• How will you will share your message? Instead of squeezing everything into 140 characters, create a blog or video and share the link. Start a book discussion. If you want to get to know people on Twitter, join a weekly Twitter chat.
  • When will you connect on social media? Schedule several blocks of time on your weekly calendar and make it a habit to use that time for learning and sharing.

As 2017 begins,  I look forward to connecting with you online and also engaging in face-to-face conversations and activities. Thank you for being there for me and best wishes for a Happy New Year!

All the Names

One of the most thought provoking books that I’ve read over the past few years is All the Names by Jose Saragamo. Senhor José is keeper of the records for nameless people in his city. The records of the living and the dead stretch back through time and he becomes caught up in looking at records and wondering about the people that they represent. His quest to find out about an unknown woman and her life attracts the attention of the registrar and he quickly becomes suspect as he takes risks to challenge the system and find a real connection.  In the end, the record means nothing. It doesn’t capture the story of that person.


Our Permanent Records

I imagine that in some dark closet in the district where I attended school, there’s a file (maybe on microfiche) of my permanent record from school. Along with my GPA, class rank, and club records, is perhaps a miscellaneous accounting of my shortcomings and mistakes. The time that my first grade teacher kept us after school until someone confessed to stealing something. Even though I wasn’t the guilty student, I cried buckets of tears to be wrongly accused and punished. And I missed choir practice that day. From which I didn’t recover. Because I stopped singing.  I’m sure there’s also a stack of records recording my failure at softball, crafts and handwriting. I was a left-handed student in a right-handed world and no one accounted for that in sports or instruction. Scissors were a challenge. I developed a horror of volleyball and was sent to the guidance counselor for some psychological evaluation. I heard “this will go on your permanent record” so many times that I stopped talking in class. One teacher commented, “Donna is so quiet. I hardly know she is there. She is a good student.” And so I followed the rules.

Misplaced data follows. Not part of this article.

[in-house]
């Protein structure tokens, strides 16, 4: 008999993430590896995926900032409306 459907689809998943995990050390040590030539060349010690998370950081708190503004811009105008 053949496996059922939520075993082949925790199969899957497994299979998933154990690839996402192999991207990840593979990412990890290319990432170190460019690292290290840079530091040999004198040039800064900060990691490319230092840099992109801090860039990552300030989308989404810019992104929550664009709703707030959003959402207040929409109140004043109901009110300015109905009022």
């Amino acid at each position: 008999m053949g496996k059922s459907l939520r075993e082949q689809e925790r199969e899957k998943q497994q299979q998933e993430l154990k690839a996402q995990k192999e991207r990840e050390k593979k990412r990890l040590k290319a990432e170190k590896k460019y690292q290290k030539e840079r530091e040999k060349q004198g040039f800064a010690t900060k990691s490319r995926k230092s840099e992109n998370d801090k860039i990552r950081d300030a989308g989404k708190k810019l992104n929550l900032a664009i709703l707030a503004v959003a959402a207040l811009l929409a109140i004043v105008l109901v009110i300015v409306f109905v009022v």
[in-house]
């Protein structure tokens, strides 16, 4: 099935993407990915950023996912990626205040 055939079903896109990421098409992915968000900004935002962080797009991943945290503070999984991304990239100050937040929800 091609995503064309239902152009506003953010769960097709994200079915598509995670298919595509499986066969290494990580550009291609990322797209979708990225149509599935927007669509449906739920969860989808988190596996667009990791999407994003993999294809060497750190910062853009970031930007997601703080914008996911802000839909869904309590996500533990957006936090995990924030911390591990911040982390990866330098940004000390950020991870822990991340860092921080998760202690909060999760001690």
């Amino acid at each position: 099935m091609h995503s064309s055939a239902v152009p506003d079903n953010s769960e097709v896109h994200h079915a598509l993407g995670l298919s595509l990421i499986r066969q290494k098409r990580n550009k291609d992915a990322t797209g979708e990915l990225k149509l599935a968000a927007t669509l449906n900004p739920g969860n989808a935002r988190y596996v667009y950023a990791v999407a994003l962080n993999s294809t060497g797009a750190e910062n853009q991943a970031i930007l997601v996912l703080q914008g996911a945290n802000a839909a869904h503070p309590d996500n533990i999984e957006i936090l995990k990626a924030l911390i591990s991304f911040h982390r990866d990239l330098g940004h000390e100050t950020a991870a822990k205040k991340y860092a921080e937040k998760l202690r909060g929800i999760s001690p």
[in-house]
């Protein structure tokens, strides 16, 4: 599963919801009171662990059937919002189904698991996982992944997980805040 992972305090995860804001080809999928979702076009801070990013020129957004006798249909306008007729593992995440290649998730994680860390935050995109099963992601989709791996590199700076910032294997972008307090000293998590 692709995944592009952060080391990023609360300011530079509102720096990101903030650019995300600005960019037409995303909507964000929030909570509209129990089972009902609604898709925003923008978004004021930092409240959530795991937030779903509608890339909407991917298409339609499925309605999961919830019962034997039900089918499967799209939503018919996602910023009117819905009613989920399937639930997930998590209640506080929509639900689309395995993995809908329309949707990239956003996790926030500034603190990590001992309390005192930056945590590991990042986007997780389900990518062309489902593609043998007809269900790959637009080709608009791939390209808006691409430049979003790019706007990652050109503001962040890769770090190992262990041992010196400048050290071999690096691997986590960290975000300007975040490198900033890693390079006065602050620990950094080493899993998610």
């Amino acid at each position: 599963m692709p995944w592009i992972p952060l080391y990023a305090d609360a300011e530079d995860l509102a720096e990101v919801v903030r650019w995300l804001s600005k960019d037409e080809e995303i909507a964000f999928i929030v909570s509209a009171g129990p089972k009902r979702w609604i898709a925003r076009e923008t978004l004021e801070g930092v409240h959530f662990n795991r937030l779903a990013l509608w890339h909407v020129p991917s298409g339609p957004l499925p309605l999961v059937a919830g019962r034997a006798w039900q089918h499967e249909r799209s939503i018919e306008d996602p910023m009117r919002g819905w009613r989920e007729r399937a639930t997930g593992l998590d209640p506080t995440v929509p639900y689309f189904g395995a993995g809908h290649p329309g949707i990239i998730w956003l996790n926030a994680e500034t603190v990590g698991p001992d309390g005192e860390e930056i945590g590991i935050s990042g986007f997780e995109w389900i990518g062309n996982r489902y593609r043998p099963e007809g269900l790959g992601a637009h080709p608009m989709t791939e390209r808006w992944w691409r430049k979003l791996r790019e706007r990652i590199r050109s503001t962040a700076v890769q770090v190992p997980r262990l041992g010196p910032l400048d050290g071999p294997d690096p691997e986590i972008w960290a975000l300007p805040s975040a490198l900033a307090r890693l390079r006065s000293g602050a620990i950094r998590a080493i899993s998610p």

And the permanent records don’t end when we graduate from college. We get jobs and have performance evaluations that go in a file somewhere. Education, like many other professions, has an extensive set of requirements to ensure that employees are qualified for their jobs. We don’t always get a redo when we’ve had a failure. In the worst circumstances, we get a file in our permanent record. So we follow the rules and avoid implementing new ideas that are risky.

Beyond the Permanent Record

Somehow, in spite of the permanent records on file, I’ve managed to get along in the world. In fact, the struggles have made me more empathetic to students and colleagues at work. It turns out that there can’t be a permanent record for a person. The power of the human spirit is that we can grow, change and overcome challenges. We are in a constant state of iteration with each new experience. We learn from failures and that becomes a strength.  Ernest Hemingway said it well, “The world breaks everyone, and afterward, some are strong at the broken places.”

There is light at the end of the stack of records. Many schools around the country are recognizing the need to allow our students to continuously progress over a continuum through competency-based education. Programs that foster growth mindset and 21st century skills are enabling students to become successful, lifelong learners.

The final step in removing the permanent record is to empower teachers to try out new ideas and protect them from adverse consequences. If we want our students to become problem solvers, we must allow educators to find and solve problems too. I encourage readers to embrace empathy and support colleagues in their continuous growth this year. By building each other up, we are building a future for our students. Our lasting record is the difference that we make in the lives of students and colleagues.

D. Teuber



August 2017